OECD Home › Directorate for Employment, Labour and Social Affairs › International migration policies and data › Latest Documents
This publication reviews the labour market integration of immigrants and their children in three OECD countries (Austria, Norway and Switzerland) and provides country-specific recommendations. It also includes a summary chapter highlighting common challenges and policy responses. It is the third and last in a series which has covered eleven OECD countries.
'Jobs for Immigrants' Series
Sweden’s 2008 reform of its labour migration policy, now one of the most open in the OECD, has helped businesses hire foreign workers quickly and cheaply, without hurting conditions for local workers, according to this report.
English, , 1,472kb
This paper provides a detailed picture of immigrant and emigrant populations around the year 2000 based on the new global bilateral migration database DIOC-E.
International migration fell in 2009, reflecting lower demand for workers in OECD countries for the second consecutive year after a decade of growth, according to a new OECD report.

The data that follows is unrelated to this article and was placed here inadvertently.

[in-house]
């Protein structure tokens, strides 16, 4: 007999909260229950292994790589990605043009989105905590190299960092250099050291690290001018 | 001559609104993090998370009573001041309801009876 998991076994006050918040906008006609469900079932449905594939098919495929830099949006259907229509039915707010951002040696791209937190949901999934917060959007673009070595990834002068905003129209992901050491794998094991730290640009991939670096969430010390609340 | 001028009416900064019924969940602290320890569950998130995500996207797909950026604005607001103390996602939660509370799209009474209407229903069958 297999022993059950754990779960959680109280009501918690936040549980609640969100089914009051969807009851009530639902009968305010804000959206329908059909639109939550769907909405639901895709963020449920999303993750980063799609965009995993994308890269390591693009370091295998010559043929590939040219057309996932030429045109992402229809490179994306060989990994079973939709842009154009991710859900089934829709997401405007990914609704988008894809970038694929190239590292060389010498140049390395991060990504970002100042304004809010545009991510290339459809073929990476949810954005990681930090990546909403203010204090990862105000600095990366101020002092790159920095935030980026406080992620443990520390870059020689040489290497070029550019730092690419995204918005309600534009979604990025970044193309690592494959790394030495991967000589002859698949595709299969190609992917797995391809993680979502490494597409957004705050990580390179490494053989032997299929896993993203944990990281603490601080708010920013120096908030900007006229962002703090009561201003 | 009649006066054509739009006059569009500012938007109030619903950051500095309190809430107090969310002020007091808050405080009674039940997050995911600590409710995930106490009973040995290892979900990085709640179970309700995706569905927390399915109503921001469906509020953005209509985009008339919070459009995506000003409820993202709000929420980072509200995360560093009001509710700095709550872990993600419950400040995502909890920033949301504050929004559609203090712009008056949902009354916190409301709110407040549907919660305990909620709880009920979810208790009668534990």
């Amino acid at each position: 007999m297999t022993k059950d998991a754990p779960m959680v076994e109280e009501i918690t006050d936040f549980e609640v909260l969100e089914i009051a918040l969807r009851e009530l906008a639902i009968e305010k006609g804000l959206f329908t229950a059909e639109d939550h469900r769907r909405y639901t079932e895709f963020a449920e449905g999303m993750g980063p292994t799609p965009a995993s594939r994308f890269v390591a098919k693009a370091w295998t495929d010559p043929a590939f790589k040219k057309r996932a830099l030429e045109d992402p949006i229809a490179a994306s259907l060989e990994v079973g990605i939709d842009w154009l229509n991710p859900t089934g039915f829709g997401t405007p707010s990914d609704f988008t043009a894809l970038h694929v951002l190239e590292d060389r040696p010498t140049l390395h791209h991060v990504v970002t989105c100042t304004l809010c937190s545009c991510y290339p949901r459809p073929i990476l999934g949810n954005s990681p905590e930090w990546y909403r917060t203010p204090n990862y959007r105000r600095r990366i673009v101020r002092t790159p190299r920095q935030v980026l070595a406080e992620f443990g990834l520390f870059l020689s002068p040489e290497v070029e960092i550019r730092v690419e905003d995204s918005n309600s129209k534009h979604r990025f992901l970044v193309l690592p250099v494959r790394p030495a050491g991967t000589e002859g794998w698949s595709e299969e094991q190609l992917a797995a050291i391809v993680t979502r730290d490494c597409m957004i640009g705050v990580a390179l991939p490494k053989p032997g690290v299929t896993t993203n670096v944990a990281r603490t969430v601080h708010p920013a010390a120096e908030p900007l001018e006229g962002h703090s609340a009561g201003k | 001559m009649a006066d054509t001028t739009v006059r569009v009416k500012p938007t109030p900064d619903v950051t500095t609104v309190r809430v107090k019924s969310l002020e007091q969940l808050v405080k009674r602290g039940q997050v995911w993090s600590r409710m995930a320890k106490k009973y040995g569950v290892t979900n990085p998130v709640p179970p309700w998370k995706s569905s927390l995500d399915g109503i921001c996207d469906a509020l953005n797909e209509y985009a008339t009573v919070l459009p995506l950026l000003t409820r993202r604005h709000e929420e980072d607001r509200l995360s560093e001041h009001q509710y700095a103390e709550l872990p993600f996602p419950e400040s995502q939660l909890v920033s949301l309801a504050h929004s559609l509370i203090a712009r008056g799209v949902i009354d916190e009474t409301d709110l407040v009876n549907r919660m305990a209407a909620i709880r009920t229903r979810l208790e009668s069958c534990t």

International migration is at a turning point. As our countries try to foster a job rich recovery and build stronger, cleaner and fairer economies, we must analyse international migration through a new lens, one that considers the transformative changes that are affecting the world economy and their impact on cross-border movements of people.
This publication reproduces the papers presented at an OECD/European Commission seminar on the links between the acquisition of the host-country nationality and immigrants’ integration into the economy and society.
Taking a cross-country perspective, this publication sheds light on migrant entrepreneurship, discussing policy options to foster the development and success of migrant businesses.
This publication analyses recent developments in migration movements and policies in OECD countries. It also includes two topical issues: Public opinions and migration; Impact of naturalisation on the labour market outcomes of immigrants.
The integration of the children of immigrants – both those born in the host country (the "second generation") and those who arrived young enough to be educated in the host country – is of growing policy relevance for OECD countries. This technical seminar proceedings sheds light on the issues involved in the labour market integration of the children of immigrants, and discusses policy answers and good practices.
English, Excel, 604kb
Because the international migration of doctors and nurses has become increasingly visible, it is often seen as the main culprit behind these shortages.